When Will We Learn


Nicodemus is a familiar character. He was a pharisee who snuck off to talk with Jesus in the middle of the night. I wonder what burning question made him take the risk of being seen with Jesus. All we know is that he went to Jesus and affirmed that Jesus was “from God.” Then the conversation just gets weird. And you know what? The Christian church has never made sense of this strange passage in any useful way.

An Invitation to Dance

If Pentecost is a celebration of the Holy Spirit, then Trinity Sunday is an invitation to dance. Yes, I mean exactly what I said. And here’s why… The Trinity is not something we can logically understand. Theologians have tried for centuries and it literally does not add up. We can get trapped in the language … Read More

What Abram and Nicodemus Have to Say

2014-03-13 11.12.32Looking at the bookshelf in my office I see the clutter accumulated over my career. Between my Oxford Bible Companion and my Book of Worship sits the DSM V with a canister of pick up sticks and a candle to keep them company. Books of poetry, theology, and psychology along with hymnals and worship resources line the shelves cluttered with rolls of duct tape, shells, dog biscuits and an odd assortment of other things. Some of these things I’ve had since childhood – the Romeo and Juliet dolls my mother made and a picture of Jesus surrounded by children. Other things are more recent additions – remnants of group therapy activities and other items that migrated from my desk at one time or another. Someone recently pointed out that a person could learn a lot about me based on what is on these shelves.

These items wouldn’t tell the whole story, though. You wouldn’t see the part of me that marvels at Abram’s courage to follow God into a new life by leaving everything familiar behind. You get no hint at the tears that come to my eyes every time I read the passage about Nicodemus going to Jesus in the night, desperate to find answers and understand and accept. Nothing shouts out the gratitude I have for the life I am living nor does anything whisper the secret yearnings of my heart.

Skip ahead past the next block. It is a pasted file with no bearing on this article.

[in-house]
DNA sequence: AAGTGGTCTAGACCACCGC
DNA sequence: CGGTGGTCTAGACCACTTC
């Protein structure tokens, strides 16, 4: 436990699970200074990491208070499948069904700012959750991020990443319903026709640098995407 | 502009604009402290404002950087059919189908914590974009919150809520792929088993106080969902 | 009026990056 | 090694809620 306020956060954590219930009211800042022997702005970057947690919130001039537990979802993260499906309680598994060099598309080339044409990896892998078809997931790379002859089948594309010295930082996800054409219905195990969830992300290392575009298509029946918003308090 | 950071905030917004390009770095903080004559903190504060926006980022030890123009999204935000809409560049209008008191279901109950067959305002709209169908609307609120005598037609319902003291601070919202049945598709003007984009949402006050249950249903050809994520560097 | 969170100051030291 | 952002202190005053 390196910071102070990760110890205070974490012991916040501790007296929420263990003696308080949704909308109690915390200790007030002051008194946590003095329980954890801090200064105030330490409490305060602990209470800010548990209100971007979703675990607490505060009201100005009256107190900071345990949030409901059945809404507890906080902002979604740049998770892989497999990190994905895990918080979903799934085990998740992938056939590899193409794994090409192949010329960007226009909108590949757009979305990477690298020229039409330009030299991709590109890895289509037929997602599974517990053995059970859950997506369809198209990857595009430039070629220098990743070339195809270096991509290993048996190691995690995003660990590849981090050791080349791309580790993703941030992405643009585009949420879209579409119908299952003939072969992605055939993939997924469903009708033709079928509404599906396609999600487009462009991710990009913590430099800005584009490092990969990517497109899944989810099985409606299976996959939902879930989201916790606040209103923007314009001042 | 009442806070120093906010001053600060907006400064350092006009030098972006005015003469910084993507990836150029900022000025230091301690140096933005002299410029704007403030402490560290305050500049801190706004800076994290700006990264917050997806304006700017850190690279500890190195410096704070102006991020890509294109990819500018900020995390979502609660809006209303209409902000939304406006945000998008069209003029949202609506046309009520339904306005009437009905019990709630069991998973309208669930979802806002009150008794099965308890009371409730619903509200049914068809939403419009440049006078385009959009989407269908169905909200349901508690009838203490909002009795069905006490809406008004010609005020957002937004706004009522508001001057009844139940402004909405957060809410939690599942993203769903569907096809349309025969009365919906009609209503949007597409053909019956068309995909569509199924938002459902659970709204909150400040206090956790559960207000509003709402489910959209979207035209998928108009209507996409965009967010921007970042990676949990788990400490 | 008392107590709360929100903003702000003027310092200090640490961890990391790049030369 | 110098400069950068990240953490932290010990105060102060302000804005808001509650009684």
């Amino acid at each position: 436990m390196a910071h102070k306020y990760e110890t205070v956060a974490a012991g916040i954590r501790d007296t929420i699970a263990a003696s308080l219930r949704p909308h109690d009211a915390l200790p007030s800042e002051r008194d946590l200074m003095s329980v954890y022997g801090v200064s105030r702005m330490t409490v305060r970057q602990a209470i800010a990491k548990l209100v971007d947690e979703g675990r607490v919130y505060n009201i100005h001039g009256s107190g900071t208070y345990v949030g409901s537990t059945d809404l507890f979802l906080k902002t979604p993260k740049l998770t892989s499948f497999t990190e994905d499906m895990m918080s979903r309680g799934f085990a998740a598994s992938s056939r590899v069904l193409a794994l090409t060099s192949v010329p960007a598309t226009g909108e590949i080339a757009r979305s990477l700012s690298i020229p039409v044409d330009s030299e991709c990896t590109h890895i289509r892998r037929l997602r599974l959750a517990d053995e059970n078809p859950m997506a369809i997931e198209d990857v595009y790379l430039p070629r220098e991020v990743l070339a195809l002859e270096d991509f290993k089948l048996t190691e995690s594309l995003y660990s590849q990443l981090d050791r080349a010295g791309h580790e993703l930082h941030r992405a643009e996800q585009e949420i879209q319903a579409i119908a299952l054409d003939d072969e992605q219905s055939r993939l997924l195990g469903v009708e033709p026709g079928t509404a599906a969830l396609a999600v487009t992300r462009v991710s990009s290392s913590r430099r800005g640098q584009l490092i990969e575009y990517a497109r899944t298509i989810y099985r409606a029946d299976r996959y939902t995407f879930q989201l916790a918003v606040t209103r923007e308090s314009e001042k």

Anyone could walk into my office and gain knowledge about me. But not the same knowledge as that gained from meeting me. This sort of knowledge has been the theme of my week. Several people have said some version of “I know all about God. I read the Bible so I’m good. What more do I need to know about God?” The Bible says a fair amount about God, but it doesn’t begin to tell the whole of the story.

God invited Abram into a new life. It was a life that involved a trusting relationship with God, not just knowing about God. Nicodemus knew all about God. When he encountered Jesus on that long-ago night, Jesus spoke of a different kind of relationship. A God-so-loved-the-world kind of relationship that was full of life and more truth than factual knowing could ever reveal.

As I contemplate the semi-contained chaos of my bookshelf and those who came to me insisting that the Bible tells them all they need to know about God, I’ve realized the path that might lead me through Lent this year. It’s time for me to clear out some clutter and some false notions about who God is in my life and maybe satisfy some of those secret yearnings.

I lift up my eyes to the hills from where will my help come? My help comes from God, who made heaven and earth. God will not let your foot be moved; God who keeps you will not slumber.

RCL – Second Sunday in Lent – March 16, 2014

Genesis 12:1-4a
Psalm 121
Romans 4:1-5, 13-17
John 3:1-17 or Matthew 17:1-9

A Lesson From Nicodemus

RCL – June 3, 2012 – Trinity Sunday, First Sunday after Pentecost

Isaiah 6:1-8
Psalm 29
Romans 8:12-17
John 3:1-17